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Essential Features

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  • • Viral (ssRNA rhabdovirus) encephalitis of mammals transmitted through the saliva of an infected animal

    • Humans are usually inoculated by the bite of a rabid bat, raccoon, skunk, fox, or other wild animal

    • Modes of transmission include mucous membranes (eyes, nose, mouth), aerosolization, and corneal transplantation

    • After local (primary) infection, the virus enters peripheral nerves and is transported to the CNS, making it difficult to detect (eclipse phase)

    • Subsequent incubation period varies in humans from several days to typically 1–3 months

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Epidemiology

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  • • 30% of victims have no memory or evidence of a bite

    • Only 4 of 8513 reported cases were in humans (1997)

    • Death rate: 1–4 deaths per year

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Clinical Findings

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Symptoms and Signs

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  • • Clinical symptoms begin with pain and numbness around the site of the wound

    • Nonspecific flu-like symptoms of fever, irritability, malaise, and progressive cerebral dysfunction

    • Delirium, hallucinations, insomnia, paralysis, and convulsions occur terminally

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Laboratory Findings

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  • • Direct fluorescent antibody (dFA) test on brain tissue is used most frequently to diagnose rabies in animals

    • No single test can rule out rabies absolutely

    • Serum and cerebrospinal fluid (CSF) are tested for antibodies

    • Skin biopsy is examined by dFA

    • Saliva can be tested by nested reverse transcription polymerase chain reaction (RT-PCR)

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Diagnostic Considerations

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  • • Rabies virus has distinctive bullet shape and nonsegmented, negative-stranded RNA genome

    • After local (primary) infection, the virus enters peripheral nerves and is transported to the CNS, making it difficult to detect (eclipse phase)

    • Subsequent incubation period varies in humans from several days to typically 1–3 months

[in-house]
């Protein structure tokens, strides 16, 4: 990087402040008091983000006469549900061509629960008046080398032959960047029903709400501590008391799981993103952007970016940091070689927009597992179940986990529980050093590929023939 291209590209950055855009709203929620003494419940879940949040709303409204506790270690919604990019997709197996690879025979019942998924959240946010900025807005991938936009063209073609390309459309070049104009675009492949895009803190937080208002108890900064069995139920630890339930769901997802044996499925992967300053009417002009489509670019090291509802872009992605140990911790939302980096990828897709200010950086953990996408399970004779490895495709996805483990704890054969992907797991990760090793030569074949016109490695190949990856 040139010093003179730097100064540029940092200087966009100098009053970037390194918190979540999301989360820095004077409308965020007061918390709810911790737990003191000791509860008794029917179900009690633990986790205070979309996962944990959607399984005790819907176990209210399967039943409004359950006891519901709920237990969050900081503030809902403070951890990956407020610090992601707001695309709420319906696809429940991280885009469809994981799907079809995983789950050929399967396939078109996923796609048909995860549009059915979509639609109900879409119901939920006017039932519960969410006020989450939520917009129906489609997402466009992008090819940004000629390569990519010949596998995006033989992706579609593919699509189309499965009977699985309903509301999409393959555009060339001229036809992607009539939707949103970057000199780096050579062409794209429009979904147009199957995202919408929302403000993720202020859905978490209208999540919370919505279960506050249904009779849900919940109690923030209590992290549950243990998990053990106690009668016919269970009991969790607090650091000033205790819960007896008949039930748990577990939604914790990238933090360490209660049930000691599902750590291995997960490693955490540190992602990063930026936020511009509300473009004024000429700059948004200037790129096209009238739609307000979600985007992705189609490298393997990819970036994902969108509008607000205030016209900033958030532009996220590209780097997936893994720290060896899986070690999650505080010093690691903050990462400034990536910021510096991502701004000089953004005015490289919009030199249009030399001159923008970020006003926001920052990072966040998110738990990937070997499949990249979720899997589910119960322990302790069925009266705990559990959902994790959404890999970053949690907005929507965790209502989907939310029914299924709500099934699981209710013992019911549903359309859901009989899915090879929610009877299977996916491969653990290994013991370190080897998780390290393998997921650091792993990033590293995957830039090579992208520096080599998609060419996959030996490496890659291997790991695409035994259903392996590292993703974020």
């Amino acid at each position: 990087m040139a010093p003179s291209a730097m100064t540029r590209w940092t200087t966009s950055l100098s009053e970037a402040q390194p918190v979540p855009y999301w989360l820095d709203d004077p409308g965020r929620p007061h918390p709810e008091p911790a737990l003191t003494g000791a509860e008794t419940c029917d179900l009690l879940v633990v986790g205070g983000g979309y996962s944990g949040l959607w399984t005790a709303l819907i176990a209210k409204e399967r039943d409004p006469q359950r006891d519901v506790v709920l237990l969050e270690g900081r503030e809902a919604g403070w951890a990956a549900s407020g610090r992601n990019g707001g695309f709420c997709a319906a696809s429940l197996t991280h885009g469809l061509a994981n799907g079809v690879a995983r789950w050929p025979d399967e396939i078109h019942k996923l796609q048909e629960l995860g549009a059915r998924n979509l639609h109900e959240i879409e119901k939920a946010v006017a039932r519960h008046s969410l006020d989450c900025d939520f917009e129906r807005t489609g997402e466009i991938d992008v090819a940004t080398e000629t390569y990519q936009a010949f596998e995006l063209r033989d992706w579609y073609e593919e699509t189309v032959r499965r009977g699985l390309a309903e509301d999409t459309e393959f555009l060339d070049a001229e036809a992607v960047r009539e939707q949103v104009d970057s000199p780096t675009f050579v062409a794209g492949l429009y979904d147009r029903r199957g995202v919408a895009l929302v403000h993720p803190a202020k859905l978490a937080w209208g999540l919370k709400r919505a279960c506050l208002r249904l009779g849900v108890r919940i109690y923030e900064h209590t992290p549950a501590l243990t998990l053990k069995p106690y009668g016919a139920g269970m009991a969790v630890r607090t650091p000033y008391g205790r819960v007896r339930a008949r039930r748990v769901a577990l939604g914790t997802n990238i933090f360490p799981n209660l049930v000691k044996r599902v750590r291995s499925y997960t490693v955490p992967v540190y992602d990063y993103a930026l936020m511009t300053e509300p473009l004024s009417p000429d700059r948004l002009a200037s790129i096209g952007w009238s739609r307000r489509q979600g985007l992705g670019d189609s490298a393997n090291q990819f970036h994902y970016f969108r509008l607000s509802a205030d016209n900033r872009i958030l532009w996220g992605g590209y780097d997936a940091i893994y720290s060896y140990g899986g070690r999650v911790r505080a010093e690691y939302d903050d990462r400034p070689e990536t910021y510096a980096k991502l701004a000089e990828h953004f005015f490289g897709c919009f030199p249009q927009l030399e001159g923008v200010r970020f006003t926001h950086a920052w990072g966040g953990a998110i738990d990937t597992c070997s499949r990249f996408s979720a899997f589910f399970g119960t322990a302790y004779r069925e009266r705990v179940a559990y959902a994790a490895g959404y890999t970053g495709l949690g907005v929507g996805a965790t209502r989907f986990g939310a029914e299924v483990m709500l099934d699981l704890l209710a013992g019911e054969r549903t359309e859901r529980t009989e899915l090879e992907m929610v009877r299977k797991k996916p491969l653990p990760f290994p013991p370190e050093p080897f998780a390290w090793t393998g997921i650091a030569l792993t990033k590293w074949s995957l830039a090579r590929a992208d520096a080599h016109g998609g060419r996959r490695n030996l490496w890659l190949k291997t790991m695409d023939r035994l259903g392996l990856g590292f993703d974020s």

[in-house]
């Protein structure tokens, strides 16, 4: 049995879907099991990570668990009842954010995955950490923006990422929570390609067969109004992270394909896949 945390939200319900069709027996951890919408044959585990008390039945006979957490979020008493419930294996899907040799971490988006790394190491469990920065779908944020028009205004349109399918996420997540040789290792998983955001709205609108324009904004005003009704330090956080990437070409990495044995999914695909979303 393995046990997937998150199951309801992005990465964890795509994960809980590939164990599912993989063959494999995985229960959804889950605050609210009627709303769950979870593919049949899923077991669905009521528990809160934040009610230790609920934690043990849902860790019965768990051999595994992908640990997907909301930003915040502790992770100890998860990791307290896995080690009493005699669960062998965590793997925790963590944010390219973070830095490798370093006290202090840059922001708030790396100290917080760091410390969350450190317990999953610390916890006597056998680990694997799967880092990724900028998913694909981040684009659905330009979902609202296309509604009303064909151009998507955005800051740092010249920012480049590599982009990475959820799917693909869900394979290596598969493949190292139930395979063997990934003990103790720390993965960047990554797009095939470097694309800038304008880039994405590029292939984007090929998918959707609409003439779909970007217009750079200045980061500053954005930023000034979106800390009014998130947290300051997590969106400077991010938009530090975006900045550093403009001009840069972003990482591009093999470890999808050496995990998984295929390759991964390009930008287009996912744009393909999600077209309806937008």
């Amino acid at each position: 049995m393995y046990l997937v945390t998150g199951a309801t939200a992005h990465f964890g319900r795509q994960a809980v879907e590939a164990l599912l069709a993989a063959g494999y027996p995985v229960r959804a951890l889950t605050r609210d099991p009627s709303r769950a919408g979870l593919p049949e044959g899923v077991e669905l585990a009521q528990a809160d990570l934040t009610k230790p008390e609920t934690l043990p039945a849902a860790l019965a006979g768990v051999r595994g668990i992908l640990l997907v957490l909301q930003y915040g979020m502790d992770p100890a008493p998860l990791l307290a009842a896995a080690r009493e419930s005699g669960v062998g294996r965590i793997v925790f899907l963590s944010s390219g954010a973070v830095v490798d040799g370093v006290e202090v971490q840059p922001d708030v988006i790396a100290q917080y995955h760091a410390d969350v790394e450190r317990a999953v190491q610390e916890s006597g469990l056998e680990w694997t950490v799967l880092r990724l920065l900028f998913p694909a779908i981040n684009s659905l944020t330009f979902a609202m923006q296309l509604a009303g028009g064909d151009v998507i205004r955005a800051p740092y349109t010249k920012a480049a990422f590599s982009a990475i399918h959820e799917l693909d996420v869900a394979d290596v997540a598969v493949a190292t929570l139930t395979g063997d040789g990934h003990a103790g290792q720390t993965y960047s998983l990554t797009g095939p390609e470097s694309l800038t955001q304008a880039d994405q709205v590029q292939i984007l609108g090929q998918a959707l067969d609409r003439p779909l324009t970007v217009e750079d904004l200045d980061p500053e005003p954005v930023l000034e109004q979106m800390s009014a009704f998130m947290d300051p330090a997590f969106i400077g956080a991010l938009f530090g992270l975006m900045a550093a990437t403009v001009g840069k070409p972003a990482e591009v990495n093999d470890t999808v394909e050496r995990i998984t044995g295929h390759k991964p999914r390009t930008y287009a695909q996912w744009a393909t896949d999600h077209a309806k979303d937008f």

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Work-up

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  • • Information useful in determining the risk of potential rabies infection includes:

    • –Geographic location of the incident

      –Type of animal involved

      –How the exposure occurred

      –Vaccination status of the animal

      –Whether the animal can be safely captured and tested for rabies

    • Test serum and CSF for antibodies

    • Skin biopsy

    • Saliva tested with RT-PCR

    • Suspected cases of rabies: Contact public health department

    • Any animal suspected of being rabid should be killed and its brain studied with a rabies-specific fluorescent antibody

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Treatment and Management

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  • • Since the established disease is almost invariably fatal, early preventive measures are essential

    • Wound should be washed thoroughly with soap and water

    • Before exposure, rabies vaccine prophylaxis

    • After exposure, vaccine plus immune globin

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Surgery

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Medications

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  • • Human rabies immune globulin

    • Human diploid cell vaccine

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Complications

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  • • Established disease is almost invariably fatal

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Prognosis

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  • • Most human deaths occur in people who fail to seek medical assistance

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Prevention

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